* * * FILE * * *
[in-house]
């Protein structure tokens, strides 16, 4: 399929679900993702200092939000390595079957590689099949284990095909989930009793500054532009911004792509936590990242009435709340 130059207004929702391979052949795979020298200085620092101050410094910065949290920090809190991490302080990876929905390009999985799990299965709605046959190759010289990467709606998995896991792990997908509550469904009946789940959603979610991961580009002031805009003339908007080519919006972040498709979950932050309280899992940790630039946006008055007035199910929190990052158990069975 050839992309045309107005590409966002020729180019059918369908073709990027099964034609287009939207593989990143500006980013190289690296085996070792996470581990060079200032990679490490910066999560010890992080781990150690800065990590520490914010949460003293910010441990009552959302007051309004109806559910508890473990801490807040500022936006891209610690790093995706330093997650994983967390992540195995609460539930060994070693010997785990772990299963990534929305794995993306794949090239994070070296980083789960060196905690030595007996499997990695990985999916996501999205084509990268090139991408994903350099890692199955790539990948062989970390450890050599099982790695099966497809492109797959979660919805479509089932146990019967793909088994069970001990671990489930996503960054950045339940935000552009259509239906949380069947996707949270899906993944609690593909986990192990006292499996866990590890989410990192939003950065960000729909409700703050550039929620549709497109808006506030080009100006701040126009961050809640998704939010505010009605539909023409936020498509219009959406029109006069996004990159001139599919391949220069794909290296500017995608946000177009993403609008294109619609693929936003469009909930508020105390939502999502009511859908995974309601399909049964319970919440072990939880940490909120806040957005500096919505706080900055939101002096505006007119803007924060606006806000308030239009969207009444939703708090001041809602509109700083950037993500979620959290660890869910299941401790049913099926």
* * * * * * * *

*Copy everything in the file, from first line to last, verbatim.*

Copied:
[in-house]
């Protein structure tokens, strides 16, 4: 399929679900993702200092939000390595079957590689099949284990095909989930009793500054532009911004792509936590990242009435709340 130059207004929702391979052949795979020298200085620092101050410094910065949290920090809190991490302080990876929905390009999985799990299965709605046959190759010289990467709606998995896991792990997908509550469904009946789940959603979610991961580009002031805009003339908007080519919006972040498709979950932050309280899992940790630039946006008055007035199910929190990052158990069975 050839992309045309107005590409966002020729180019059918369908073709990027099964034609287009939207593989990143500006980013190289690296085996070792996470581990060079200032990679490490910066999560010890992080781990150690800065990590520490914010949460003293910010441990009552959302007051309004109806559910508890473990801490807040500022936006891209610690790093995706330093997650994983967390992540195995609460539930060994070693010997785990772990299963990534929305794995993306794949090239994070070296980083789960060196905690030595007996499997990695990985999916996501999205084509990268090139991408994903350099890692199955790539990948062989970390450890050599099982790695099966497809492109797959979660919805479509089932146990019967793909088994069970001990671990489930996503960054950045339940935000552009259509239906949380069947996707949270899906993944609690593909986990192990006292499996866990590890989410990192939003950065960000729909409700703050550039929620549709497109808006506030080009100006701040126009961050809640998704939010505010009605539909023409936020498509219009959406029109006069996004990159001139599919391949220069794909290296500017995608946000177009993403609008294109619609693929936003469009909930508020105390939502999502009511859908995974309601399909049964319970919440072990939880940490909120806040957005500096919505706080900055939101002096505006007119803007924060606006806000308030239009969207009444939703708090001041809602509109700083950037993500979620959290660890869910299941401790049913099926």